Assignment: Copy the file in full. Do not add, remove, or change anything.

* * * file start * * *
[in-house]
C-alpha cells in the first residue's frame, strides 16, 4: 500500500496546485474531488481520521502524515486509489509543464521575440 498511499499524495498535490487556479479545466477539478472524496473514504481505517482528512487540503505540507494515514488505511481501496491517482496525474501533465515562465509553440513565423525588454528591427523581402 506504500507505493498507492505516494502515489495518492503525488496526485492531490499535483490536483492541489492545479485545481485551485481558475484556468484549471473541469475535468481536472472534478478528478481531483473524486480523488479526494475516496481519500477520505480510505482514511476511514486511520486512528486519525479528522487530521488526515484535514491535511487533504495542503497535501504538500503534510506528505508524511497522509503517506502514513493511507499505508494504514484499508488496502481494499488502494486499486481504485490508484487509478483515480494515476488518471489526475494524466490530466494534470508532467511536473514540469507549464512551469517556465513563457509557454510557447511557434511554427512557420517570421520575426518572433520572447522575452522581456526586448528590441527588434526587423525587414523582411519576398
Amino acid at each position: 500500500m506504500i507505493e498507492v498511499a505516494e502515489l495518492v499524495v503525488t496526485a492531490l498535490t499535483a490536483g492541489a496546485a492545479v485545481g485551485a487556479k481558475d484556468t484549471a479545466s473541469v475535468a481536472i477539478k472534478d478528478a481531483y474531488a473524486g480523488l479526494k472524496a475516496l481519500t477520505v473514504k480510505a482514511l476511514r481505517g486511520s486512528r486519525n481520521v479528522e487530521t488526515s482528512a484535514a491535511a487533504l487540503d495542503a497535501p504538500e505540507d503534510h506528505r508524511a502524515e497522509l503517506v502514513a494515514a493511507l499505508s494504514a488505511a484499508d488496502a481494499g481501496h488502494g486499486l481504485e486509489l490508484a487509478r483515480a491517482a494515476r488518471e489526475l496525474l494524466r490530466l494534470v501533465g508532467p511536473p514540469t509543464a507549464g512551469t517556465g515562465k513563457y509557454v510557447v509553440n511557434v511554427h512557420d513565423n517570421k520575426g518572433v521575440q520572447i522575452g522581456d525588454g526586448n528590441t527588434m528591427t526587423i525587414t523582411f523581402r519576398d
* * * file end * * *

[in-house]
C-alpha cells in the first residue's frame, strides 16, 4: 500500500496546485474531488481520521502524515486509489509543464521575440 498511499499524495498535490487556479479545466477539478472524496473514504481505517482528512487540503505540507494515514488505511481501496491517482496525474501533465515562465509553440513565423525588454528591427523581402 506504500507505493498507492505516494502515489495518492503525488496526485492531490499535483490536483492541489492545479485545481485551485481558475484556468484549471473541469475535468481536472472534478478528478481531483473524486480523488479526494475516496481519500477520505480510505482514511476511514486511520486512528486519525479528522487530521488526515484535514491535511487533504495542503497535501504538500503534510506528505508524511497522509503517506502514513493511507499505508494504514484499508488496502481494499488502494486499486481504485490508484487509478483515480494515476488518471489526475494524466490530466494534470508532467511536473514540469507549464512551469517556465513563457509557454510557447511557434511554427512557420517570421520575426518572433520572447522575452522581456526586448528590441527588434526587423525587414523582411519576398
Amino acid at each position: 500500500m506504500i507505493e498507492v498511499a505516494e502515489l495518492v499524495v503525488t496526485a492531490l498535490t499535483a490536483g492541489a496546485a492545479v485545481g485551485a487556479k481558475d484556468t484549471a479545466s473541469v475535468a481536472i477539478k472534478d478528478a481531483y474531488a473524486g480523488l479526494k472524496a475516496l481519500t477520505v473514504k480510505a482514511l476511514r481505517g486511520s486512528r486519525n481520521v479528522e487530521t488526515s482528512a484535514a491535511a487533504l487540503d495542503a497535501p504538500e505540507d503534510h506528505r508524511a502524515e497522509l503517506v502514513a494515514a493511507l499505508s494504514a488505511a484499508d488496502a481494499g481501496h488502494g486499486l481504485e486509489l490508484a487509478r483515480a491517482a494515476r488518471e489526475l496525474l494524466r490530466l494534470v501533465g508532467p511536473p514540469t509543464a507549464g512551469t517556465g515562465k513563457y509557454v510557447v509553440n511557434v511554427h512557420d513565423n517570421k520575426g518572433v521575440q520572447i522575452g522581456d525588454g526586448n528590441t527588434m528591427t526587423i525587414t523582411f523581402r519576398d